Tuesday, August 17, 2010

First impression of the Tarptent Moment

Trying out a single wall tent is kind of inevitable if you're interested in reducing the weight of your pack. When starting out you'll hear people mention the big three: your pack, shelter and sleeping bag - these are the items that potentially can reduce your pack weight the most, and it's where you get the most bang for your buck. Paying for instance 20 dollars to reduce the weight of your spoon by fractions of an ounce isn't wise spending when a 100 dollars on of the big three can reduce the weight by several pounds.

So far I've gained some experience in using double wall tents, tarps and hammock setups. A single wall tent hasn't been in my posession until now. This summer I sprung for a Tarptent Moment, a state of the art solo single wall tent that has lots of good things going for it. I was going to wait for the accessory "clip-in liner" to be released for it, but in the end my curiosity got the best of me and I picked up a second hand Moment in the Gear Swap section of backpackinglight.com.

The Tarptent Moment was released in 2009, a year the designer Henry Shires released several models. Stated weight  is 810 grams including everything (!) and a very affordable price of 215 dollars. Mine weighs a bit over 900 grams now that it's been seam sealed and after I've added some extra guylines. Still very light compared to a traditional double wall backpacking tent that typically weighs 6 pounds, and a bomber solo double wall like the Hilleberg Akto which clocks in at 1.5 kilos (excellent tent by the way, I'm a happy owner of that too).

Some key features of the Moment are: a single arch pole, bathtub floor, mesh for mosquito protection, lots of ventilation options, silnylon fly and very fast and easy setup.

The first time I put it up I was very impressed by how easy and quick the process was, and how the adjustments on each end made it easy to get the fly drum tight, something that's important if you want a good nights sleep while experiencing high winds. I was also impressed by the amount of room inside and the features. I received it right before I left for Rondane, so I didn't get to test it before my recent trip visiting family in Northern Norway. While there I did an overnighter on the island Hugla.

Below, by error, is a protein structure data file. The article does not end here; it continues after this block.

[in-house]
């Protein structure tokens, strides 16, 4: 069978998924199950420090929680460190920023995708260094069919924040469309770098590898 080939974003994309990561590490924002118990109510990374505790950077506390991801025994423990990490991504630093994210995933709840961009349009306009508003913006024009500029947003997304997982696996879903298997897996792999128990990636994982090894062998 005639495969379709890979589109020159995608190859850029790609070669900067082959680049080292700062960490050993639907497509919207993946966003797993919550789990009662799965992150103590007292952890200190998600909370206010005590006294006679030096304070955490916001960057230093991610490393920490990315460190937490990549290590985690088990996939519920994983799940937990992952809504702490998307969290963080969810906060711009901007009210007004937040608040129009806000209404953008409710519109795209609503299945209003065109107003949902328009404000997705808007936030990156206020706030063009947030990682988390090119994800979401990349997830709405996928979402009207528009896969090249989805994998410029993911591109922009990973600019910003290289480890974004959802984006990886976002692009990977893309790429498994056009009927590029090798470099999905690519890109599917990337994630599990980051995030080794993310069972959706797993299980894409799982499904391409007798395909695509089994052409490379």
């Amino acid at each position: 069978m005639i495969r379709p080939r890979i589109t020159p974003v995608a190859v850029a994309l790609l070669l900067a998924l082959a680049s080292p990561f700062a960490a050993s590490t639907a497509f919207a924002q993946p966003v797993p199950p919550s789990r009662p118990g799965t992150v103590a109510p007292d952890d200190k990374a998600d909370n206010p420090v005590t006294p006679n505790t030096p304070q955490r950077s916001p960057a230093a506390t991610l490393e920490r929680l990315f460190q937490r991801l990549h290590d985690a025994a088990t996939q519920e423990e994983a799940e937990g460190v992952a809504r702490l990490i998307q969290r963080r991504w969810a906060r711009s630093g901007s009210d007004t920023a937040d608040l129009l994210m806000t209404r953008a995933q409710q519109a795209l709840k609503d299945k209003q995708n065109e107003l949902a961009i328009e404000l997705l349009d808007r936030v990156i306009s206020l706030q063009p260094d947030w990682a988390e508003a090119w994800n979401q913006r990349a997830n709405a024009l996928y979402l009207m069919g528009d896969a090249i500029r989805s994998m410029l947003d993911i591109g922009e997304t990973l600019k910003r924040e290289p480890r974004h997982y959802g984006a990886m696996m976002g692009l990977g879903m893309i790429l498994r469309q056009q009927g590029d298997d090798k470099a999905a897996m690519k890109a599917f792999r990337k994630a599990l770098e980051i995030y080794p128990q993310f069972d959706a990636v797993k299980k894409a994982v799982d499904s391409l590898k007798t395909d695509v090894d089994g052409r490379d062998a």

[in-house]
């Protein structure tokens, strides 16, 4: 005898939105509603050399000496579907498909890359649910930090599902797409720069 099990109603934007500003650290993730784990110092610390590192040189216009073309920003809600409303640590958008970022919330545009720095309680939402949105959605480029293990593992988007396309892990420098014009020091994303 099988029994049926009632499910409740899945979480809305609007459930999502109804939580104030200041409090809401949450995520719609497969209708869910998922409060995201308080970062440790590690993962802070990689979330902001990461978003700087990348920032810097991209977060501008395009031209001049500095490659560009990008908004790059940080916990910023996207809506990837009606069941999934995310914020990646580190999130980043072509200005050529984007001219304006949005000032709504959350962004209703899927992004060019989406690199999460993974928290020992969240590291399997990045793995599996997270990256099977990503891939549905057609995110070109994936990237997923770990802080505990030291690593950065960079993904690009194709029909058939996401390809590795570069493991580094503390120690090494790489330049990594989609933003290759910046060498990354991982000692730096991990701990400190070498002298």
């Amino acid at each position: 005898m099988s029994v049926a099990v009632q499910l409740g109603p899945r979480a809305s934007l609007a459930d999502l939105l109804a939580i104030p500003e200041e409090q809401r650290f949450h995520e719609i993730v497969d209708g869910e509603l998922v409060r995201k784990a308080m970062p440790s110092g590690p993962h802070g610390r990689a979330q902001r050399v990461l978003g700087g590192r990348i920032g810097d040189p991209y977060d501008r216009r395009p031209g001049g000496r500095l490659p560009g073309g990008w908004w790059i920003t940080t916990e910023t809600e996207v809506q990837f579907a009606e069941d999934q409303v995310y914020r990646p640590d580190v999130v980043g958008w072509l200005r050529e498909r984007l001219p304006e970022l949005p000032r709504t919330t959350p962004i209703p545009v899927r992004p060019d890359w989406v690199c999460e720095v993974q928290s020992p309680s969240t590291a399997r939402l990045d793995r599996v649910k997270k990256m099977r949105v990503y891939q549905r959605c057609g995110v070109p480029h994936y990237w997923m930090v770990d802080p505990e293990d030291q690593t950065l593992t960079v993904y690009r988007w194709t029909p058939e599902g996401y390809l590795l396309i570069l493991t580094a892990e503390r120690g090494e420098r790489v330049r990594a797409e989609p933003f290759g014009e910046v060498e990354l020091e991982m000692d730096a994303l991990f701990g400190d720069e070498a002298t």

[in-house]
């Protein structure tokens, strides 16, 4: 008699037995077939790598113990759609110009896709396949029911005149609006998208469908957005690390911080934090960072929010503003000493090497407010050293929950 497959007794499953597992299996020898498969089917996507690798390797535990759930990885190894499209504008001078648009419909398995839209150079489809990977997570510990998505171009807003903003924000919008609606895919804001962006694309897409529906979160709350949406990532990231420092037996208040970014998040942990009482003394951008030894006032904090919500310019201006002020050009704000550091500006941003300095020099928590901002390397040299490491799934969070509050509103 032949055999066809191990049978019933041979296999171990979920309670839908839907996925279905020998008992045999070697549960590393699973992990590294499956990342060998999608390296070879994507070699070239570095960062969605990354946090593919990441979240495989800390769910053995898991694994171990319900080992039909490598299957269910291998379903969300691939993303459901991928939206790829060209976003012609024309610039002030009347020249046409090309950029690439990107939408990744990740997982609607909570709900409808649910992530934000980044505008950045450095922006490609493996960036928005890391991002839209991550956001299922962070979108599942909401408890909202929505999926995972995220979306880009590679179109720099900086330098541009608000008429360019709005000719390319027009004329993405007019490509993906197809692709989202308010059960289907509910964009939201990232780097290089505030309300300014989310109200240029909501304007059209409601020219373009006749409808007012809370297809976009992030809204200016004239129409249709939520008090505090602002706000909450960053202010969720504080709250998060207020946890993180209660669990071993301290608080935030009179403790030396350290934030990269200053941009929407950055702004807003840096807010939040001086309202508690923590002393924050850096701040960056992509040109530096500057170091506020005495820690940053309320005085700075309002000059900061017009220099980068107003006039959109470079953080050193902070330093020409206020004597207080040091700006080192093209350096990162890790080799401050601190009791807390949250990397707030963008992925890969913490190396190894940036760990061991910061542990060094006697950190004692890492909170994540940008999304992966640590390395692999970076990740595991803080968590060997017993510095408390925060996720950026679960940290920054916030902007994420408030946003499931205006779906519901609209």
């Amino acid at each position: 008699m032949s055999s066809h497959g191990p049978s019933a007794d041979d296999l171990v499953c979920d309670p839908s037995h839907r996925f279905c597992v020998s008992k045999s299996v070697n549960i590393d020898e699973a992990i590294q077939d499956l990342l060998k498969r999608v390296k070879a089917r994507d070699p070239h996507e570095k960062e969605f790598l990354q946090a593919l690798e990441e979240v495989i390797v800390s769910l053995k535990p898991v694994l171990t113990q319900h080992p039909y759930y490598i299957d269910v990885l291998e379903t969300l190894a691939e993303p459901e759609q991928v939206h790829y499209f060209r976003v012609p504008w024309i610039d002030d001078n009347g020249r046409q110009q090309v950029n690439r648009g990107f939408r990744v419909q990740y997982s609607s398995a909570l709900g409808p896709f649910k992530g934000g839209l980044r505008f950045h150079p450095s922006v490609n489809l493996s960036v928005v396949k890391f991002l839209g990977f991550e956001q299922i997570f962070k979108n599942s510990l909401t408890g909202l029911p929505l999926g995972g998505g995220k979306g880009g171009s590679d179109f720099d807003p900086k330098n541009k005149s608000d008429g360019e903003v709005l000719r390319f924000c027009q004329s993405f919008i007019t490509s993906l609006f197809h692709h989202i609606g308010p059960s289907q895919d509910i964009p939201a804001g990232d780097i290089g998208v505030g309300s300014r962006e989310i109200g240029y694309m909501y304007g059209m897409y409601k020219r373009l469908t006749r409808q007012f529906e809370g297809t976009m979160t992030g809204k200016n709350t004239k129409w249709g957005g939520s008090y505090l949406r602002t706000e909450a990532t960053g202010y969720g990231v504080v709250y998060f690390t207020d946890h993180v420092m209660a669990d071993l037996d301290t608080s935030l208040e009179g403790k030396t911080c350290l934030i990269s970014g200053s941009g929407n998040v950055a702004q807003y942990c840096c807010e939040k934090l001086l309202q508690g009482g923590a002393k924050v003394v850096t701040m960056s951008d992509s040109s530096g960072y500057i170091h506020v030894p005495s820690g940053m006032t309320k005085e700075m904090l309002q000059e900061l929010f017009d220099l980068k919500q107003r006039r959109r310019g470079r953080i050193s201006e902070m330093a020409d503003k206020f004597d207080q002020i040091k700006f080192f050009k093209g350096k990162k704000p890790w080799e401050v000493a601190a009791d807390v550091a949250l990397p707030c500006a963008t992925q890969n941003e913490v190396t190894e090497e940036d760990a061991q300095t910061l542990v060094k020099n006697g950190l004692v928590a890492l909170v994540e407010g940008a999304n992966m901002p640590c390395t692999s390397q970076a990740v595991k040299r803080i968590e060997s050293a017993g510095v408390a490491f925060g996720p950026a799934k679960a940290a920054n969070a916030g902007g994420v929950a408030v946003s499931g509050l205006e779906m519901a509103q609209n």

The spot I chose was quite exposed to wind, but oh so scenic. I pitched the Moment while the sun was setting, bathing the surrounds islands and sea in beautiful light. A light fog hugging the mountains added to epic views, and strangely the wind was very, very light. That changed during the night though when it picked up and hit my shelter on the right side. I didn't bother to reposition it since it seemed to cope with it just fine, being guyed out on the sides as well as having an extra guy line (making it two) on the northern facing end, supported by one of my trekking poles. The shelter can be set up with just two stakes, and I have no doubt that would have worked just fine, but would probably meant more movement in the tent and more wind noise.

Small droplets of condensation formed on the fly during the night, but as soon as the sun went up over the horizon and heated my tent it evaporated. I would've never have seen the condensation if I had slept through the night (which I sadly almost never do while sleeping outdoors). I think I got a small part of my sleeping bag damp from touching the right side of the tent, but that was no issue, and wouldn't have happened if I had positioned the shelter with the end facing the wind. That would've provided better air flow through the tent too, probably reducing the amount of condensation, but frankly I don't worry too much about condensation, well, as long as it doesn't drop down on me. I don't see that being a problem in this case as most of it will just run down along the fly and never touch me. The fly itself is very tight so I don't see it being shaken to an extent that it will make it rain inside :). I plan to bring a towel or bandana next time so that I can wipe it down during the night if needed.